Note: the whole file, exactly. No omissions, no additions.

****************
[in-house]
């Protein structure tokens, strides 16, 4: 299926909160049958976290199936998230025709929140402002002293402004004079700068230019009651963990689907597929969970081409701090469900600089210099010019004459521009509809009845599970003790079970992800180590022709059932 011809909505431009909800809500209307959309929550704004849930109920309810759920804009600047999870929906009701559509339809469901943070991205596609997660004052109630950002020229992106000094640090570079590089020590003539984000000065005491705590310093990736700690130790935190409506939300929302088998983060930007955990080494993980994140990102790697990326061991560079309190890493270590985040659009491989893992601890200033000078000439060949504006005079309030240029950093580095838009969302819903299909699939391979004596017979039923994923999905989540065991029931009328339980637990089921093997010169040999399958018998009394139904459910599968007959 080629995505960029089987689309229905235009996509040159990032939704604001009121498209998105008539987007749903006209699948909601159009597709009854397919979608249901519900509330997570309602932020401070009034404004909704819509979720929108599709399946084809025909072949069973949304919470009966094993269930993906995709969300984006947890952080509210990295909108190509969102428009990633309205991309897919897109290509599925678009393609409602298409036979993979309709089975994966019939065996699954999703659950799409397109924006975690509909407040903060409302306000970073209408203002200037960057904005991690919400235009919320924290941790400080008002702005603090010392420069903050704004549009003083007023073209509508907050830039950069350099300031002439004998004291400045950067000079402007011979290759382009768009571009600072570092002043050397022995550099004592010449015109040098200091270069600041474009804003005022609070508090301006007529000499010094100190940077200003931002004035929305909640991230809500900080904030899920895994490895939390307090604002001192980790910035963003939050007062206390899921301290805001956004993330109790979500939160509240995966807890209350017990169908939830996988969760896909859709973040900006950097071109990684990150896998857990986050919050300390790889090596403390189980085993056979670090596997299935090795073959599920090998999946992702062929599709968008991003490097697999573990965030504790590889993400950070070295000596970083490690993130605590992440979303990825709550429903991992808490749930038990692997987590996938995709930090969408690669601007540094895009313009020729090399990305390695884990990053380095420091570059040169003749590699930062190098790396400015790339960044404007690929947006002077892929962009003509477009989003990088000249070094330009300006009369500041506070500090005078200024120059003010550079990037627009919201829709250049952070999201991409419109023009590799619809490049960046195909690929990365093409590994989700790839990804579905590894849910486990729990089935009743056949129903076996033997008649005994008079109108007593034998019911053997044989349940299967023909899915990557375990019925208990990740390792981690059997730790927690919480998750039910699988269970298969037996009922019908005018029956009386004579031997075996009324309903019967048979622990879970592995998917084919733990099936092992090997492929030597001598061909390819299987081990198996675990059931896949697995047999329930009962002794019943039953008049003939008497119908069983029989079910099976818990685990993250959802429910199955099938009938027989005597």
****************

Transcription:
[in-house]
């Protein structure tokens, strides 16, 4: 299926909160049958976290199936998230025709929140402002002293402004004079700068230019009651963990689907597929969970081409701090469900600089210099010019004459521009509809009845599970003790079970992800180590022709059932 011809909505431009909800809500209307959309929550704004849930109920309810759920804009600047999870929906009701559509339809469901943070991205596609997660004052109630950002020229992106000094640090570079590089020590003539984000000065005491705590310093990736700690130790935190409506939300929302088998983060930007955990080494993980994140990102790697990326061991560079309190890493270590985040659009491989893992601890200033000078000439060949504006005079309030240029950093580095838009969302819903299909699939391979004596017979039923994923999905989540065991029931009328339980637990089921093997010169040999399958018998009394139904459910599968007959 080629995505960029089987689309229905235009996509040159990032939704604001009121498209998105008539987007749903006209699948909601159009597709009854397919979608249901519900509330997570309602932020401070009034404004909704819509979720929108599709399946084809025909072949069973949304919470009966094993269930993906995709969300984006947890952080509210990295909108190509969102428009990633309205991309897919897109290509599925678009393609409602298409036979993979309709089975994966019939065996699954999703659950799409397109924006975690509909407040903060409302306000970073209408203002200037960057904005991690919400235009919320924290941790400080008002702005603090010392420069903050704004549009003083007023073209509508907050830039950069350099300031002439004998004291400045950067000079402007011979290759382009768009571009600072570092002043050397022995550099004592010449015109040098200091270069600041474009804003005022609070508090301006007529000499010094100190940077200003931002004035929305909640991230809500900080904030899920895994490895939390307090604002001192980790910035963003939050007062206390899921301290805001956004993330109790979500939160509240995966807890209350017990169908939830996988969760896909859709973040900006950097071109990684990150896998857990986050919050300390790889090596403390189980085993056979670090596997299935090795073959599920090998999946992702062929599709968008991003490097697999573990965030504790590889993400950070070295000596970083490690993130605590992440979303990825709550429903991992808490749930038990692997987590996938995709930090969408690669601007540094895009313009020729090399990305390695884990990053380095420091570059040169003749590699930062190098790396400015790339960044404007690929947006002077892929962009003509477009989003990088000249070094330009300006009369500041506070500090005078200024120059003010550079990037627009919201829709250049952070999201991409419109023009590799619809490049960046195909690929990365093409590994989700790839990804579905590894849910486990729990089935009743056949129903076996033997008649005994008079109108007593034998019911053997044989349940299967023909899915990557375990019925208990990740390792981690059997730790927690919480998750039910699988269970298969037996009922019908005018029956009386004579031997075996009324309903019967048979622990879970592995998917084919733990099936092992090997492929030597001598061909390819299987081990198996675990059931896949697995047999329930009962002794019943039953008049003939008497119908069983029989079910099976818990685990993250959802429910199955099938009938027989005597």